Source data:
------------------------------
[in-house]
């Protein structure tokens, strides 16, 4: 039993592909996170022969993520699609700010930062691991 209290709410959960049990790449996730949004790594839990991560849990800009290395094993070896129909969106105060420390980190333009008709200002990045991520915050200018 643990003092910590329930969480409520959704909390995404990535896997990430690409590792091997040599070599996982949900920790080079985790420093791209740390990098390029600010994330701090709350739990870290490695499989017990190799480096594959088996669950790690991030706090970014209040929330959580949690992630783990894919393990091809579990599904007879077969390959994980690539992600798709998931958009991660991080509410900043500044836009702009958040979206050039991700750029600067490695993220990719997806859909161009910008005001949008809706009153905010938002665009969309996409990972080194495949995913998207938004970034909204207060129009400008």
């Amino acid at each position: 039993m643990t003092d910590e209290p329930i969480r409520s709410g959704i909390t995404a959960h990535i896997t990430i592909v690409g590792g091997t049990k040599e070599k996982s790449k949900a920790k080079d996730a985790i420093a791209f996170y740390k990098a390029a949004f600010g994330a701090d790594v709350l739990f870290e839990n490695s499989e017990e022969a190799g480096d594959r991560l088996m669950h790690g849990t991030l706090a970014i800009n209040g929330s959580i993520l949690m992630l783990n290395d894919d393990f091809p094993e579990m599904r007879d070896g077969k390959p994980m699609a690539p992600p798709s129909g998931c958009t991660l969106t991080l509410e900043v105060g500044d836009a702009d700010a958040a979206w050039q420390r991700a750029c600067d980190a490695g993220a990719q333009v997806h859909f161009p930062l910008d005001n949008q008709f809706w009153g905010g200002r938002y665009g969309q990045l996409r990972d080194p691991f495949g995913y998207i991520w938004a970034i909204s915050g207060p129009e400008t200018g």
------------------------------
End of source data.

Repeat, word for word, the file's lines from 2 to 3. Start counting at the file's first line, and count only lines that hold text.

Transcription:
């Protein structure tokens, strides 16, 4: 039993592909996170022969993520699609700010930062691991 209290709410959960049990790449996730949004790594839990991560849990800009290395094993070896129909969106105060420390980190333009008709200002990045991520915050200018 643990003092910590329930969480409520959704909390995404990535896997990430690409590792091997040599070599996982949900920790080079985790420093791209740390990098390029600010994330701090709350739990870290490695499989017990190799480096594959088996669950790690991030706090970014209040929330959580949690992630783990894919393990091809579990599904007879077969390959994980690539992600798709998931958009991660991080509410900043500044836009702009958040979206050039991700750029600067490695993220990719997806859909161009910008005001949008809706009153905010938002665009969309996409990972080194495949995913998207938004970034909204207060129009400008």
């Amino acid at each position: 039993m643990t003092d910590e209290p329930i969480r409520s709410g959704i909390t995404a959960h990535i896997t990430i592909v690409g590792g091997t049990k040599e070599k996982s790449k949900a920790k080079d996730a985790i420093a791209f996170y740390k990098a390029a949004f600010g994330a701090d790594v709350l739990f870290e839990n490695s499989e017990e022969a190799g480096d594959r991560l088996m669950h790690g849990t991030l706090a970014i800009n209040g929330s959580i993520l949690m992630l783990n290395d894919d393990f091809p094993e579990m599904r007879d070896g077969k390959p994980m699609a690539p992600p798709s129909g998931c958009t991660l969106t991080l509410e900043v105060g500044d836009a702009d700010a958040a979206w050039q420390r991700a750029c600067d980190a490695g993220a990719q333009v997806h859909f161009p930062l910008d005001n949008q008709f809706w009153g905010g200002r938002y665009g969309q990045l996409r990972d080194p691991f495949g995913y998207i991520w938004a970034i909204s915050g207060p129009e400008t200018g």